Music is a refuge

“Music was my refuge. I could crawl into the space between the notes and curl my back to loneliness.”— Maya Angelou

There are so many quotes, so many resource materials referring to the power of music.  Those that have known me for any length of time know just how big a role music plays in my life.  I sing in an all-women’s, a cappella chorus that is devoted primarily to barbershop-style music.  We sing for 3-4 hours each week. There are times when your load is so heavy, you are reluctant to leave it at the door, but by the end of the evening, you are floating on air.

Music allows you the opportunity to become another person for each song; live their life, experience their sorrow, joy, pain, etc. When it’s done really well, you might get goosebumps, chills, a tingle in your spine, or inexplicably start crying.  Even if it’s not a song, relatable to you, it’s fun to pretend; become the character of each song.  After a recent patriotic performance by my chorus, a woman approached me and spoke of how inspired she had been by our passion.  Singers that aren’t passionate are very boring.

Music is an outlet for many who have difficulty communicating. It tells a story. Our friend that writes and records rap music speaks of it as his outlet.  He came from a very disadvantaged background.  Music is where he could release the frustrations and anger of his situation without resorting to violence.  There are even tales of people suffering from dementia that cannot remember people or conversations, yet can sing an entire song from their past.  My own grandmother, while suffering from dementia would often burst into rousing performances of La Marseilles, the anthem of France. She was French, met my grandfather on the coast of Normandy during World War II, married and returned with him to the United States.  She never returned to France but she could still sing that song.

When I was growing up, at home with my parents, I often found myself at the piano after unusually tough days.  For me, the sadder the song, the better I felt.  The theme from Romeo and Juliet was often a favorite to play, on those days.  Music helped me survive adolescence, high school, college, and graduate school.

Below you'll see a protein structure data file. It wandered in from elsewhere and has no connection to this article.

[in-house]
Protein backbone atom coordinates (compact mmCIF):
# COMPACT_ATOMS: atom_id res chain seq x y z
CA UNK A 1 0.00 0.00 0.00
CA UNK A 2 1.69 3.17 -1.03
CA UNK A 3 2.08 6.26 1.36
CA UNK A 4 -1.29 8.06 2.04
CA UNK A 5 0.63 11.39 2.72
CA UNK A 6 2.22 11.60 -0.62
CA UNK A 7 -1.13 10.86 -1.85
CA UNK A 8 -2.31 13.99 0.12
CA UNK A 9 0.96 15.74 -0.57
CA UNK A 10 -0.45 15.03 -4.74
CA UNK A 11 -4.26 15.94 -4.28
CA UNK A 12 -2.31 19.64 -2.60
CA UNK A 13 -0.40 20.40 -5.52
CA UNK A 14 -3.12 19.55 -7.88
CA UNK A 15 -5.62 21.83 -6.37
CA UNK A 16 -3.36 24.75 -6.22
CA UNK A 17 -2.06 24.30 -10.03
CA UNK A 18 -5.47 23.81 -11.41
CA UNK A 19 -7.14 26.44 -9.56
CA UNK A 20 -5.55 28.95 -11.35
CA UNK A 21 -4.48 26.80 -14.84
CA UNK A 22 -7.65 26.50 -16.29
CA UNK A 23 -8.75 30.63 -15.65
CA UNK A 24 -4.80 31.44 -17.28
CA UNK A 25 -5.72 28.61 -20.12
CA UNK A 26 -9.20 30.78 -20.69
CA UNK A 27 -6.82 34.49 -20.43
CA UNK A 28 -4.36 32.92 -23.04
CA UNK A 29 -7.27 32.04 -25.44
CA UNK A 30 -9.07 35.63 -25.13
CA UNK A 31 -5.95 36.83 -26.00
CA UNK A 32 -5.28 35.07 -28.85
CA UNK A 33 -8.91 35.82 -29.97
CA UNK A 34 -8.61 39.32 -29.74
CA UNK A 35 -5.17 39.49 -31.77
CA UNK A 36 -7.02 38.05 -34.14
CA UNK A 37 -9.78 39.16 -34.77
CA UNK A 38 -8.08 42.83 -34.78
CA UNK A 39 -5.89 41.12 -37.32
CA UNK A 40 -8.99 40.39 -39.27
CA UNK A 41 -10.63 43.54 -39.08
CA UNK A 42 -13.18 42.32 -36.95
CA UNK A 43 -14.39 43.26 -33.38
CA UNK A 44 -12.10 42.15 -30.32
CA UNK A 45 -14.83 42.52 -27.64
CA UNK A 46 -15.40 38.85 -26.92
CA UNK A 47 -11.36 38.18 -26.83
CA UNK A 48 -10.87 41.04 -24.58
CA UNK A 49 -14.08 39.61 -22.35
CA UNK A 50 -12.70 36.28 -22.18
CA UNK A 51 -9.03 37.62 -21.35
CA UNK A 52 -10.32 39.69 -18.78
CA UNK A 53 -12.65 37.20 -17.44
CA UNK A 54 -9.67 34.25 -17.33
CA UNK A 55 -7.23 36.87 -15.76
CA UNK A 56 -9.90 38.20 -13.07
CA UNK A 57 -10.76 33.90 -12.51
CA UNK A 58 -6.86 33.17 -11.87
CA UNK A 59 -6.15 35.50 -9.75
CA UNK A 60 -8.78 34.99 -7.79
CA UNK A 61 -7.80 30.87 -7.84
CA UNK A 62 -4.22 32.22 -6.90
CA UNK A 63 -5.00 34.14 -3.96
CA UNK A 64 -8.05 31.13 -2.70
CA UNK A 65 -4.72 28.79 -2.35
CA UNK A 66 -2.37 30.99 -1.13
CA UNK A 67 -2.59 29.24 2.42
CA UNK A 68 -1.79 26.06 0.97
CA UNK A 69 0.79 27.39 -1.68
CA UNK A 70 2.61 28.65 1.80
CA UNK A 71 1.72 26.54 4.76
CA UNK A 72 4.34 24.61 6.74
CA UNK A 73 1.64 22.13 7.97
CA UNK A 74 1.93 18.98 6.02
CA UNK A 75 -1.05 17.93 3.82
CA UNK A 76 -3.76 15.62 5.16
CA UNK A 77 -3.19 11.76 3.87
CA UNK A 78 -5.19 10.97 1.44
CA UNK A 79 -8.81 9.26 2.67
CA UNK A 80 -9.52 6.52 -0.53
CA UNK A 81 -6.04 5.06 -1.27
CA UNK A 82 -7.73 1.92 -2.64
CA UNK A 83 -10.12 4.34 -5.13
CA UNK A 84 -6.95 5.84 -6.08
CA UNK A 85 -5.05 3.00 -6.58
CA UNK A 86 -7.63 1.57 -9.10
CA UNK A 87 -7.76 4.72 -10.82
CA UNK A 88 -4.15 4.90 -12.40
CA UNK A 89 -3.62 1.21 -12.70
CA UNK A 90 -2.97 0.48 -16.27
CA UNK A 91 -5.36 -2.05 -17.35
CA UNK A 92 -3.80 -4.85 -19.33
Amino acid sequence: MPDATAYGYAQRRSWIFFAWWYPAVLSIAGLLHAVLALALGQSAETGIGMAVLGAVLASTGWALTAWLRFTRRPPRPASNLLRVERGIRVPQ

Even if you don’t play an instrument and can’t carry a tune in a bucket, listening to music is just as therapeutic.  Do you have a favorite artist? favorite song? favorite lyrics?  How has music been your refuge?


8 thoughts on “Music is a refuge

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  1. Music plays a huge role in our family! I am in the category of being a ‘good audience’. However, my husband is a guitarist, our daughters each play an instrument- one the clarinet and one the flute. They started in junior high school band – all the way through college! I firmly believe that they made outstanding students and had high grades because of music. Music teaches students- social studies, history, math and foreign language- and that just scratches the surface! I’m glad I read your post! you have a beautiful blog!

    Liked by 1 person

    1. I agree 100%. Interesting note, one of my acquaintances was devising a plan of action for his teenaged son to be most likely to be accepted to an Ivy League school. One of the things he learned was that playing a sport gave you negative application points, whereas singing or playing an instrument gave you positive points. Long proven that kids that learn how to read music do better in math and sciences. Congrats to your kids!

      Liked by 1 person

      1. Absolute True, teachers tell me their band students are the good ones! Ours graduated college Suma Cum Laude! One is a software engineer, the other a teacher/reading specialist! We spent 12 years as band parents! Well worth it! And music gives them something they can enjoy for a lifetime! Both were section leaders, no wonder I’m a good audience!

        Liked by 1 person

  2. Great post, I really enjoyed reading it! Music has grounded me through a lot of rough experiences-I was briefly homeless and spent 90% of my free time hiding in the library reading with headphones on.

    This is one of my favorite songs from that era-it’s so calming and optimistic.

    Liked by 1 person

  3. What a journey you have had! I’m looking forward to following your story. My husband and I like to listen to jazz before bedtime. It is relaxing. It is soothing without distracting from reading or sharing conversation.


  4. That a capella group sounds like the most fun imaginable! I envy you that.

    I love music and listen to it daily, whether classical, rock, jazz. I got a turntable (!) for Christmas so am rediscovering all my vinyl I hadn’t played in a decade. One of my favorite stations (which I listen to online) is TSF Jazz from Paris. Check it out! One of the best stations I’ve ever found. I also love listening to Irish music on Sunday mornings on WFUV (NYC) and reggae on WKCR (Columbia University’s station) on Saturday mornings.


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